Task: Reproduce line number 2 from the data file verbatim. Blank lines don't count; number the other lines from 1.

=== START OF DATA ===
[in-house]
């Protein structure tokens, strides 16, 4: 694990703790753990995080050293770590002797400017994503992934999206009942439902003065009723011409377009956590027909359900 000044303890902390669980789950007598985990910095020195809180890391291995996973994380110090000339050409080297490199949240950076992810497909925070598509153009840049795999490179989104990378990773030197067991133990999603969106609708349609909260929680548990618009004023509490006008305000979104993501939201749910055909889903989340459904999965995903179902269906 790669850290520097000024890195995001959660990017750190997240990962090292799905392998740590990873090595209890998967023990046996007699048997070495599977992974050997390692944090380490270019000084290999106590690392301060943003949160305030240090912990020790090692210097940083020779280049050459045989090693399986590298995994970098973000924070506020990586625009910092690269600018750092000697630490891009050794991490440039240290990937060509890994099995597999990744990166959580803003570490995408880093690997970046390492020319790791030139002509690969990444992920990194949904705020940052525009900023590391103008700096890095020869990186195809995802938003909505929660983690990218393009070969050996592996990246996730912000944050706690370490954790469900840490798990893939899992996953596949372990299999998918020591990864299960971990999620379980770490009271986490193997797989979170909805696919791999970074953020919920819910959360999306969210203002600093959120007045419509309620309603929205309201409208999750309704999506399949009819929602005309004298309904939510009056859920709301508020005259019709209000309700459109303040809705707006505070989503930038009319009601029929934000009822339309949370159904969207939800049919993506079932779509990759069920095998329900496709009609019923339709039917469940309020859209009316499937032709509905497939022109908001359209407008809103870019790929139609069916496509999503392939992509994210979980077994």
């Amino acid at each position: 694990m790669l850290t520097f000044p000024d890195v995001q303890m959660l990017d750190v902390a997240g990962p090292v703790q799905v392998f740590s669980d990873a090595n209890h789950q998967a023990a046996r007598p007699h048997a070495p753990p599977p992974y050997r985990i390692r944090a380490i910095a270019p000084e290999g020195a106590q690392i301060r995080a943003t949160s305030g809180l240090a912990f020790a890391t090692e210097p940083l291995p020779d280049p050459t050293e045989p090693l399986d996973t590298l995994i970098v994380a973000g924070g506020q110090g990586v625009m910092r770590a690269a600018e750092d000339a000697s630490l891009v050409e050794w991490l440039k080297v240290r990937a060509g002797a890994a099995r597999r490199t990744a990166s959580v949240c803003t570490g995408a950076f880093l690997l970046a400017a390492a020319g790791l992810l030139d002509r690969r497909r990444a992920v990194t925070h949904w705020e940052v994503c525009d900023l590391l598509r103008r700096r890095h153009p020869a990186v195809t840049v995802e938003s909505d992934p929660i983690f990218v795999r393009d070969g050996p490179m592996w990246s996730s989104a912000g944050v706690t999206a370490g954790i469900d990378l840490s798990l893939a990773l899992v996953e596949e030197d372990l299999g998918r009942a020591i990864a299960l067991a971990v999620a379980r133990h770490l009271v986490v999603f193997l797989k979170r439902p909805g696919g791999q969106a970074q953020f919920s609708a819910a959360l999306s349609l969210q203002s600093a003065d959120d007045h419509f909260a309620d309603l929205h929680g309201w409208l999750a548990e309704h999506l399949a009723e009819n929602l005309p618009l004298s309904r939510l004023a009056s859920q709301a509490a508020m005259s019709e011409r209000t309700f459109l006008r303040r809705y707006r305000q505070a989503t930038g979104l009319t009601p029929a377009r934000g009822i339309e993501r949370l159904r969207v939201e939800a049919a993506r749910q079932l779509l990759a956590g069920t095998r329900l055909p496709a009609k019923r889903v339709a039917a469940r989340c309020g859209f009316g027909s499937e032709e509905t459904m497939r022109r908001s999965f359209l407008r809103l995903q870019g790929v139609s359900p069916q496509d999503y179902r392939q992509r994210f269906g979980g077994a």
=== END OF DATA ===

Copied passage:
């Protein structure tokens, strides 16, 4: 694990703790753990995080050293770590002797400017994503992934999206009942439902003065009723011409377009956590027909359900 000044303890902390669980789950007598985990910095020195809180890391291995996973994380110090000339050409080297490199949240950076992810497909925070598509153009840049795999490179989104990378990773030197067991133990999603969106609708349609909260929680548990618009004023509490006008305000979104993501939201749910055909889903989340459904999965995903179902269906 790669850290520097000024890195995001959660990017750190997240990962090292799905392998740590990873090595209890998967023990046996007699048997070495599977992974050997390692944090380490270019000084290999106590690392301060943003949160305030240090912990020790090692210097940083020779280049050459045989090693399986590298995994970098973000924070506020990586625009910092690269600018750092000697630490891009050794991490440039240290990937060509890994099995597999990744990166959580803003570490995408880093690997970046390492020319790791030139002509690969990444992920990194949904705020940052525009900023590391103008700096890095020869990186195809995802938003909505929660983690990218393009070969050996592996990246996730912000944050706690370490954790469900840490798990893939899992996953596949372990299999998918020591990864299960971990999620379980770490009271986490193997797989979170909805696919791999970074953020919920819910959360999306969210203002600093959120007045419509309620309603929205309201409208999750309704999506399949009819929602005309004298309904939510009056859920709301508020005259019709209000309700459109303040809705707006505070989503930038009319009601029929934000009822339309949370159904969207939800049919993506079932779509990759069920095998329900496709009609019923339709039917469940309020859209009316499937032709509905497939022109908001359209407008809103870019790929139609069916496509999503392939992509994210979980077994």